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Is PreparedStatement cached in WebSphere?

Edy Yu
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Joined: Nov 21, 2000
Posts: 264
As the subject ...
Thanks in advance ...


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Kyle Brown
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Joined: Aug 10, 2001
Posts: 3892
    
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Yes they are. Open the WebSphere InfoCenter and do a search for "Prepared Statement Cache".
Kyle


Kyle Brown, Author of Persistence in the Enterprise and Enterprise Java Programming with IBM Websphere, 2nd Edition
See my homepage at http://www.kyle-brown.com/ for other WebSphere information.
Edy Yu
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Joined: Nov 21, 2000
Posts: 264
Thanks Kyle.
I have WSAD 5.1.0 and my test app is running on the WebSphere 5.0 Test Environment in it.
With the same PreparedStatement SQL string, everytime I call Connection.prepareStatment(sql string), I get a new PreparedStatement object. This made me wondering ...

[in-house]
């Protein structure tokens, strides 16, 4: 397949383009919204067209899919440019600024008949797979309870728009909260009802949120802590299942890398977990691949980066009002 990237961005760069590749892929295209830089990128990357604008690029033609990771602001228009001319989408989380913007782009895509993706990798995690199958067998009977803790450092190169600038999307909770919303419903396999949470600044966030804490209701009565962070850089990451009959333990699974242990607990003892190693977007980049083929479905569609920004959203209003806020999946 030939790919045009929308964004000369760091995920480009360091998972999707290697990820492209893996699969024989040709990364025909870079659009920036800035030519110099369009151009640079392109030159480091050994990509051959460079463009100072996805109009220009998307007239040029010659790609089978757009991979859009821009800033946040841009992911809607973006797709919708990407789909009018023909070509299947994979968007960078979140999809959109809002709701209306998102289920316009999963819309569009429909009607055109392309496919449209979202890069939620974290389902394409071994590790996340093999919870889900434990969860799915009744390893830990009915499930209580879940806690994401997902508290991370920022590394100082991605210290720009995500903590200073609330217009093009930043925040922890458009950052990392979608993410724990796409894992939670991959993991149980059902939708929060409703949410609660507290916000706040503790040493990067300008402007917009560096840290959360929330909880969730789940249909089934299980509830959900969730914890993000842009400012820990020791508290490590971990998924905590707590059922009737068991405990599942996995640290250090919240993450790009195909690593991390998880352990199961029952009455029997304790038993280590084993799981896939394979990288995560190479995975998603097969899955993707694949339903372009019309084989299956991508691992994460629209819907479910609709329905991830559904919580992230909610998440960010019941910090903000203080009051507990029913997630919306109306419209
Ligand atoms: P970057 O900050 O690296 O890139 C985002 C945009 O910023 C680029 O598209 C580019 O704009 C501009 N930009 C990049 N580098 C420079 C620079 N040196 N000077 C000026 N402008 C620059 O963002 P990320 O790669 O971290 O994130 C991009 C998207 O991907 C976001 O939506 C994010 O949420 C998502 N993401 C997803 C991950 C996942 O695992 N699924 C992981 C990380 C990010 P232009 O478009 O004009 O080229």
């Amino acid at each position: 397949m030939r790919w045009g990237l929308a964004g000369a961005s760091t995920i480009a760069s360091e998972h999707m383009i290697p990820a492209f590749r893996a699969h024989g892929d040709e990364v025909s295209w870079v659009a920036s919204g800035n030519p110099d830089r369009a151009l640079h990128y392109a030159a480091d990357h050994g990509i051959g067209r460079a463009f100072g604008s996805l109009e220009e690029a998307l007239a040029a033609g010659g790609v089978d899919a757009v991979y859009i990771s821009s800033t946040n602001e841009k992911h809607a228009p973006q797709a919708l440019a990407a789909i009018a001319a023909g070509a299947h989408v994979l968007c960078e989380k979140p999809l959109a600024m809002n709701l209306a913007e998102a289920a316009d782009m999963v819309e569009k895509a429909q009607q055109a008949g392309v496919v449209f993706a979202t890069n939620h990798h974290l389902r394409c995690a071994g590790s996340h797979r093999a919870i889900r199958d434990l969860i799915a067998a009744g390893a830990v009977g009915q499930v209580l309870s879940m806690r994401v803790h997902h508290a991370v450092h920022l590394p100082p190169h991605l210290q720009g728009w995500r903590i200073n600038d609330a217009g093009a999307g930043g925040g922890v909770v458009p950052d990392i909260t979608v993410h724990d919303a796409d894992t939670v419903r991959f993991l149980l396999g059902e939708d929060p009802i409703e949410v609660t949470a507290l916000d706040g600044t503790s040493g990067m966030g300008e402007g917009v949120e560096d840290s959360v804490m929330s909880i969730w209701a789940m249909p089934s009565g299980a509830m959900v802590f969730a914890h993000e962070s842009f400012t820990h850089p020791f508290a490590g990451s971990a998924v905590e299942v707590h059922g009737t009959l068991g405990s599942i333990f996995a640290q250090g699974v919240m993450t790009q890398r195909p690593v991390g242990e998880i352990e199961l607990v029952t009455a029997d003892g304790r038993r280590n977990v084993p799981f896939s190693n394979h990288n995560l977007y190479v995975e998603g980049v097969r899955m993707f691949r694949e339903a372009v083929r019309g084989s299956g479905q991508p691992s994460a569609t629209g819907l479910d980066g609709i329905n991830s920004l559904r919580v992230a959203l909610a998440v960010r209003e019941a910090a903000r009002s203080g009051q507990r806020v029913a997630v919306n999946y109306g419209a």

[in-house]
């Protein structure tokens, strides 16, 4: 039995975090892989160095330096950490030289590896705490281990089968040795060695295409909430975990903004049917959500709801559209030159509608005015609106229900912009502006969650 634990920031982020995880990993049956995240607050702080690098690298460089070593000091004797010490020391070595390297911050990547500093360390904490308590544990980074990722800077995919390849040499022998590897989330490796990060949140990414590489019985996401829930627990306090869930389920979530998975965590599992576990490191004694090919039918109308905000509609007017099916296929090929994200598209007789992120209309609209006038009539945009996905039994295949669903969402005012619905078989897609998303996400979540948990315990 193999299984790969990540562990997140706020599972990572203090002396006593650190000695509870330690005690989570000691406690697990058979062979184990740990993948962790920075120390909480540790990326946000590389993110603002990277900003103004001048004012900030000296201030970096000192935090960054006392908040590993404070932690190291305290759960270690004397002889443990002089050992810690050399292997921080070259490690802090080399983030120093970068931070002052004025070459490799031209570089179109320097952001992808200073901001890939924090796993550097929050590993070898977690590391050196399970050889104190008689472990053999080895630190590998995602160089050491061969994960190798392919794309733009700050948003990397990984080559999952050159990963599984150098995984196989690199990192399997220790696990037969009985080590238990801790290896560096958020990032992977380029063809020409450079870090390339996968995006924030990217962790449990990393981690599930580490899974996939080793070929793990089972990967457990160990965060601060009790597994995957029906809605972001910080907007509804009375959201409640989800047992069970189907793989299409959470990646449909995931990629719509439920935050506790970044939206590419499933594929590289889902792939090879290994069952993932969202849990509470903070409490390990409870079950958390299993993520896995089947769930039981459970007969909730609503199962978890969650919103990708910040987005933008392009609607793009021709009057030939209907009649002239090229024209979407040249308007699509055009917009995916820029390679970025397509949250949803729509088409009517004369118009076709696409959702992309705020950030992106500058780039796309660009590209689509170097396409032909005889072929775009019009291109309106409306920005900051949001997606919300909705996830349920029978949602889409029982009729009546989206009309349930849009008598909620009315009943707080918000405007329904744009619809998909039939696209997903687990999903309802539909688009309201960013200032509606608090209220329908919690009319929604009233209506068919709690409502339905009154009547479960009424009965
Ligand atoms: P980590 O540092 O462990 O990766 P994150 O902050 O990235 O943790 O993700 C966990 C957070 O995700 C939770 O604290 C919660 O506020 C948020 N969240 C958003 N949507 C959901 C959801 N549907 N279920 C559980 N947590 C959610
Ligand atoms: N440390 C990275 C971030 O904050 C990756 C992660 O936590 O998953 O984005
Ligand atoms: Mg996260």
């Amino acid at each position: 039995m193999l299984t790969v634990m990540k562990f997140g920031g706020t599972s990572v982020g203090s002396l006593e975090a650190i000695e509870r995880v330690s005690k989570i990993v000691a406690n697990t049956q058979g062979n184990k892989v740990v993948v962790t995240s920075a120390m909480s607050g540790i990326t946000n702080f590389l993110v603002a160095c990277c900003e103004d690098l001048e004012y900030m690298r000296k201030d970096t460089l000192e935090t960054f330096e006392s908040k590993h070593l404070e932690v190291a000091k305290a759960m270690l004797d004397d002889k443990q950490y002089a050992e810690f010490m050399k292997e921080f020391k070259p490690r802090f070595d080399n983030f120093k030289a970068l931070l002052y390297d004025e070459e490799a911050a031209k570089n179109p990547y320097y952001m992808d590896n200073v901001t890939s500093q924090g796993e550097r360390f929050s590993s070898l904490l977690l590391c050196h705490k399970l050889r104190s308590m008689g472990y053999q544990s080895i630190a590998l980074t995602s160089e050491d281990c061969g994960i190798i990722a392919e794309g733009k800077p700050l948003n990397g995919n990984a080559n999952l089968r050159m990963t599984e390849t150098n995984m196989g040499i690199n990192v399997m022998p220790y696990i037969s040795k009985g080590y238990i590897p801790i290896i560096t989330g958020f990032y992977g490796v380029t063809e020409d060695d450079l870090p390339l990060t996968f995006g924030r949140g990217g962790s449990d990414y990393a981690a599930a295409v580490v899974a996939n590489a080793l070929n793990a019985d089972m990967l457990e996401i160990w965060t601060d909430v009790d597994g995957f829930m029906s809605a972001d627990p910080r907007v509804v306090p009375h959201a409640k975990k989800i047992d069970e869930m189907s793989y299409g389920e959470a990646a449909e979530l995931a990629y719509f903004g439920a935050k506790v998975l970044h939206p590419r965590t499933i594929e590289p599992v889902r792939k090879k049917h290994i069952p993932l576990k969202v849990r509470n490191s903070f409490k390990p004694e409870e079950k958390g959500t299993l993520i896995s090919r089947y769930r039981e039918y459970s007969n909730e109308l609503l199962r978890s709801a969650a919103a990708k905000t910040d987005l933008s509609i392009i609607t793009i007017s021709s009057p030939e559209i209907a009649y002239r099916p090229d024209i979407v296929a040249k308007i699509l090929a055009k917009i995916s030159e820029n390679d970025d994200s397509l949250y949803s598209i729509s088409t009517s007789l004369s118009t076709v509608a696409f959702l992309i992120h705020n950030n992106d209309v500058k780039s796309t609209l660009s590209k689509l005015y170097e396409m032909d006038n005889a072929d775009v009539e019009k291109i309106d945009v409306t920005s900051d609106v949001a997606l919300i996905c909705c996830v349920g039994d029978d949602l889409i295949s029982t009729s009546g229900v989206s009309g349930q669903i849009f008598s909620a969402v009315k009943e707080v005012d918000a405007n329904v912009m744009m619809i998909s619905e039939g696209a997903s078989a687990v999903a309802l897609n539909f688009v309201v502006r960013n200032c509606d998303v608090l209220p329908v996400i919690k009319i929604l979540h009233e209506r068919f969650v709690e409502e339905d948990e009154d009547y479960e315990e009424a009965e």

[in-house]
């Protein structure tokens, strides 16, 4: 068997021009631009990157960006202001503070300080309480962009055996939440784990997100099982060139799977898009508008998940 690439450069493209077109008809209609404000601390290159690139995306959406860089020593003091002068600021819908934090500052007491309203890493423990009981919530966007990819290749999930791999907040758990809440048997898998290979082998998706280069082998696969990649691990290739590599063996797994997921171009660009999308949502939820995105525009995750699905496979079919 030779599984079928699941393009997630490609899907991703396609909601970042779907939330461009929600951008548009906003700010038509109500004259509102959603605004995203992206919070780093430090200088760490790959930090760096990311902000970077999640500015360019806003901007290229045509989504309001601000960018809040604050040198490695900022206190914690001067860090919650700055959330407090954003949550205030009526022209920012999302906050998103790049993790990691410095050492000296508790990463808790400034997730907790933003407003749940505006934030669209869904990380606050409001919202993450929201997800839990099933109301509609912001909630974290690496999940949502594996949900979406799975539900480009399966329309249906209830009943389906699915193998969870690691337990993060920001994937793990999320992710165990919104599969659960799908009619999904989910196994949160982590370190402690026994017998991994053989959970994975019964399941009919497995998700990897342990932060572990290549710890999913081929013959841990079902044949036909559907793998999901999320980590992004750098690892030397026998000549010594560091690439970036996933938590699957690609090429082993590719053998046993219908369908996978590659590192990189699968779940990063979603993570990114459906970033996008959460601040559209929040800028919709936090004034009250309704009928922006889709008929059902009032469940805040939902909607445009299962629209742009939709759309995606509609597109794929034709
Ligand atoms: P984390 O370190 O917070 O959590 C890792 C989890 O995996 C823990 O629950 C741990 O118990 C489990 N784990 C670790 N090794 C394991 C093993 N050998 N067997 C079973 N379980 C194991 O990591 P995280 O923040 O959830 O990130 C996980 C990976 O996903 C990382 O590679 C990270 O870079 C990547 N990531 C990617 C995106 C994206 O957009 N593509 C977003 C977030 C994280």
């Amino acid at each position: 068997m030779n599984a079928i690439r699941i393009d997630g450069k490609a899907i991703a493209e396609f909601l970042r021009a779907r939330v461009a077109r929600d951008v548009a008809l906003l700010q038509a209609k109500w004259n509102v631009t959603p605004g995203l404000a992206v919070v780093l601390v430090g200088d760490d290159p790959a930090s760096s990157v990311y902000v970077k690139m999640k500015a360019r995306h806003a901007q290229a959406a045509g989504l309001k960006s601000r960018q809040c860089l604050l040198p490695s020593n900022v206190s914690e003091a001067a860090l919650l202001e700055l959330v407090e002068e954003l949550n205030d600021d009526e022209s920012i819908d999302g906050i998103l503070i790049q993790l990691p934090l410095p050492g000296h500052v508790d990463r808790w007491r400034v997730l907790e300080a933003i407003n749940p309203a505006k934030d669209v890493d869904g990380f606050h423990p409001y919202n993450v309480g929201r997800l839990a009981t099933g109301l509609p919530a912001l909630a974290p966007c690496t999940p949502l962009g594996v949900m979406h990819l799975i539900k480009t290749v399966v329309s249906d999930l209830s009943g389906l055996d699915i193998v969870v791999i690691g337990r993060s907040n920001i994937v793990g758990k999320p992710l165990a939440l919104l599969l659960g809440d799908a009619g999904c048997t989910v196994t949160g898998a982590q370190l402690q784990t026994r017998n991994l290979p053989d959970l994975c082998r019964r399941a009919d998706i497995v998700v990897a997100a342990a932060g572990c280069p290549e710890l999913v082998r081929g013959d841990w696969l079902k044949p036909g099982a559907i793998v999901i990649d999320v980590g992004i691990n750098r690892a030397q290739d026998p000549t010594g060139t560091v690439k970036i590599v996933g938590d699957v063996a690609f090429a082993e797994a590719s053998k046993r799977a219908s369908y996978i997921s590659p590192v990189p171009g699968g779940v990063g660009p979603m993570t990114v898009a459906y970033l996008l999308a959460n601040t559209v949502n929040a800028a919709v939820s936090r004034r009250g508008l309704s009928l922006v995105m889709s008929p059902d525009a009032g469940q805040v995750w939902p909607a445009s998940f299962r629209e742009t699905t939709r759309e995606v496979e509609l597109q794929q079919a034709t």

Kyle Brown
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Joined: Aug 10, 2001
Posts: 3892
    
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The caching occurs underneath the covers. If you count the PREPAREs that are actually being done by the database you'd find it's exactly once per unique String.
Kyle
Edy Yu
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Joined: Nov 21, 2000
Posts: 264
Thanks Kyle.
One question, how to count the PREPAREs in the database?
Here is the dilemma that still bothers me. My uderstanding of the prepared statement caching is as following:
Let the WebSphere App Server be the client for this JDBC connection, let the database server be the server. The client will cache the prepared statement, while the server will cache the prepared statement at its side also. So, there are two caches involved. One in WebSphere, one in the database. I have not much doubt that the database server will cache the prepared statement. But based on test, I am still not fully convienced that WebSphere is doing the same thing. Or maybe it is, it just generates different PreparedStatement object references even the same sql string is used. But underneath, the WebSphere server is caching it???
For the same test, I used Oracle 9i JDBC driver and turned implicit caching on. With the same sql string, I get the same PreparedStatement (same object references) all the time.
Maybe I drill this topic too deep. But I just want to find out the details on how the concept that I always take for granted is implemented.
Thanks in advance.
 
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